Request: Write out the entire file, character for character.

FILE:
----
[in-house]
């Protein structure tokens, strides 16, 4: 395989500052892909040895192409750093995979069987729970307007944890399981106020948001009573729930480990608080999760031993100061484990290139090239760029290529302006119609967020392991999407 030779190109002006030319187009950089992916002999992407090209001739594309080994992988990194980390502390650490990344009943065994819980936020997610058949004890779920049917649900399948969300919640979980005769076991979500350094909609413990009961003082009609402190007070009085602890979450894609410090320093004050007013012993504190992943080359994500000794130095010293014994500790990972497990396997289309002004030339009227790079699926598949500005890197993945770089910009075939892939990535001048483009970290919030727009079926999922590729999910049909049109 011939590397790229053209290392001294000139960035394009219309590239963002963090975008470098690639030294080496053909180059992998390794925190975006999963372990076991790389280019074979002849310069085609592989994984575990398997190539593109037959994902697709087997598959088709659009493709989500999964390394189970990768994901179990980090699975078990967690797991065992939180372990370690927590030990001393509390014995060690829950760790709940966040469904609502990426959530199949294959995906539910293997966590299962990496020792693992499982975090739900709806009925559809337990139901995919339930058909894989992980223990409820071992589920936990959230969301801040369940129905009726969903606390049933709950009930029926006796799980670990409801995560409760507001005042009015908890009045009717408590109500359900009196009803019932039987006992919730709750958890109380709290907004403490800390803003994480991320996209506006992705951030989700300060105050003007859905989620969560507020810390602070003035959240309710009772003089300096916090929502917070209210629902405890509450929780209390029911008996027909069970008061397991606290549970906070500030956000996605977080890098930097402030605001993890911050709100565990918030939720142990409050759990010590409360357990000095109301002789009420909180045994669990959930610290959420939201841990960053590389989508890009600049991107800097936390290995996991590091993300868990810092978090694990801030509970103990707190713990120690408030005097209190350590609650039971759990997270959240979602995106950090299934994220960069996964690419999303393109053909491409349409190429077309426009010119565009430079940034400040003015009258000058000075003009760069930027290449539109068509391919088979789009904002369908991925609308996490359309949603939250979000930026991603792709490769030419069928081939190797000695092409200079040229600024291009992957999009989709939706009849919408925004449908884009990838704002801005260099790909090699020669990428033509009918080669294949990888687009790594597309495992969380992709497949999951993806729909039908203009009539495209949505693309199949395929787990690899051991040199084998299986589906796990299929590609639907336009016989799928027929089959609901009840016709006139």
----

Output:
[in-house]
């Protein structure tokens, strides 16, 4: 395989500052892909040895192409750093995979069987729970307007944890399981106020948001009573729930480990608080999760031993100061484990290139090239760029290529302006119609967020392991999407 030779190109002006030319187009950089992916002999992407090209001739594309080994992988990194980390502390650490990344009943065994819980936020997610058949004890779920049917649900399948969300919640979980005769076991979500350094909609413990009961003082009609402190007070009085602890979450894609410090320093004050007013012993504190992943080359994500000794130095010293014994500790990972497990396997289309002004030339009227790079699926598949500005890197993945770089910009075939892939990535001048483009970290919030727009079926999922590729999910049909049109 011939590397790229053209290392001294000139960035394009219309590239963002963090975008470098690639030294080496053909180059992998390794925190975006999963372990076991790389280019074979002849310069085609592989994984575990398997190539593109037959994902697709087997598959088709659009493709989500999964390394189970990768994901179990980090699975078990967690797991065992939180372990370690927590030990001393509390014995060690829950760790709940966040469904609502990426959530199949294959995906539910293997966590299962990496020792693992499982975090739900709806009925559809337990139901995919339930058909894989992980223990409820071992589920936990959230969301801040369940129905009726969903606390049933709950009930029926006796799980670990409801995560409760507001005042009015908890009045009717408590109500359900009196009803019932039987006992919730709750958890109380709290907004403490800390803003994480991320996209506006992705951030989700300060105050003007859905989620969560507020810390602070003035959240309710009772003089300096916090929502917070209210629902405890509450929780209390029911008996027909069970008061397991606290549970906070500030956000996605977080890098930097402030605001993890911050709100565990918030939720142990409050759990010590409360357990000095109301002789009420909180045994669990959930610290959420939201841990960053590389989508890009600049991107800097936390290995996991590091993300868990810092978090694990801030509970103990707190713990120690408030005097209190350590609650039971759990997270959240979602995106950090299934994220960069996964690419999303393109053909491409349409190429077309426009010119565009430079940034400040003015009258000058000075003009760069930027290449539109068509391919088979789009904002369908991925609308996490359309949603939250979000930026991603792709490769030419069928081939190797000695092409200079040229600024291009992957999009989709939706009849919408925004449908884009990838704002801005260099790909090699020669990428033509009918080669294949990888687009790594597309495992969380992709497949999951993806729909039908203009009539495209949505693309199949395929787990690899051991040199084998299986589906796990299929590609639907336009016989799928027929089959609901009840016709006139």